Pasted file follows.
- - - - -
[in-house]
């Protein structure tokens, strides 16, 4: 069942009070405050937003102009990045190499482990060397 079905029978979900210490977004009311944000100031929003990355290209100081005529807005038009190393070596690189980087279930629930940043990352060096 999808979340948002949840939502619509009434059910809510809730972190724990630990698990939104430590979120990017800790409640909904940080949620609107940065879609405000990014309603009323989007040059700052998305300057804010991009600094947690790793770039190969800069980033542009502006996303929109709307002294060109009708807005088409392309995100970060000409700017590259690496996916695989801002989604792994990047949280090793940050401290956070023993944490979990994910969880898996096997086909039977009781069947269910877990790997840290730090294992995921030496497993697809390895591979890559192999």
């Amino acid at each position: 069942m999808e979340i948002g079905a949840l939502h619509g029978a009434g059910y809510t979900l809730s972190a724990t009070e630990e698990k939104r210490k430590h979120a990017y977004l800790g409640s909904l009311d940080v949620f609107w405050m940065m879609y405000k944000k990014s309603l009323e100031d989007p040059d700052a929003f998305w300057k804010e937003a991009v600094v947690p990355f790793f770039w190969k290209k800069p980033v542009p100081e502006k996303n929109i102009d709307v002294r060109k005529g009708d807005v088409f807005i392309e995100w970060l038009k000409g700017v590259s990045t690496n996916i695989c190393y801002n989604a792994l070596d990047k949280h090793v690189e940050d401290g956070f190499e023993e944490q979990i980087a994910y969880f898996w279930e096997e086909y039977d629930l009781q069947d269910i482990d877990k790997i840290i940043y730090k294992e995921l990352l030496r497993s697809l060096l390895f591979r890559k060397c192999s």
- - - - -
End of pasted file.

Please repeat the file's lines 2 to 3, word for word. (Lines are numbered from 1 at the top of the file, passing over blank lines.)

């Protein structure tokens, strides 16, 4: 069942009070405050937003102009990045190499482990060397 079905029978979900210490977004009311944000100031929003990355290209100081005529807005038009190393070596690189980087279930629930940043990352060096 999808979340948002949840939502619509009434059910809510809730972190724990630990698990939104430590979120990017800790409640909904940080949620609107940065879609405000990014309603009323989007040059700052998305300057804010991009600094947690790793770039190969800069980033542009502006996303929109709307002294060109009708807005088409392309995100970060000409700017590259690496996916695989801002989604792994990047949280090793940050401290956070023993944490979990994910969880898996096997086909039977009781069947269910877990790997840290730090294992995921030496497993697809390895591979890559192999």
């Amino acid at each position: 069942m999808e979340i948002g079905a949840l939502h619509g029978a009434g059910y809510t979900l809730s972190a724990t009070e630990e698990k939104r210490k430590h979120a990017y977004l800790g409640s909904l009311d940080v949620f609107w405050m940065m879609y405000k944000k990014s309603l009323e100031d989007p040059d700052a929003f998305w300057k804010e937003a991009v600094v947690p990355f790793f770039w190969k290209k800069p980033v542009p100081e502006k996303n929109i102009d709307v002294r060109k005529g009708d807005v088409f807005i392309e995100w970060l038009k000409g700017v590259s990045t690496n996916i695989c190393y801002n989604a792994l070596d990047k949280h090793v690189e940050d401290g956070f190499e023993e944490q979990i980087a994910y969880f898996w279930e096997e086909y039977d629930l009781q069947d269910i482990d877990k790997i840290i940043y730090k294992e995921l990352l030496r497993s697809l060096l390895f591979r890559k060397c192999s």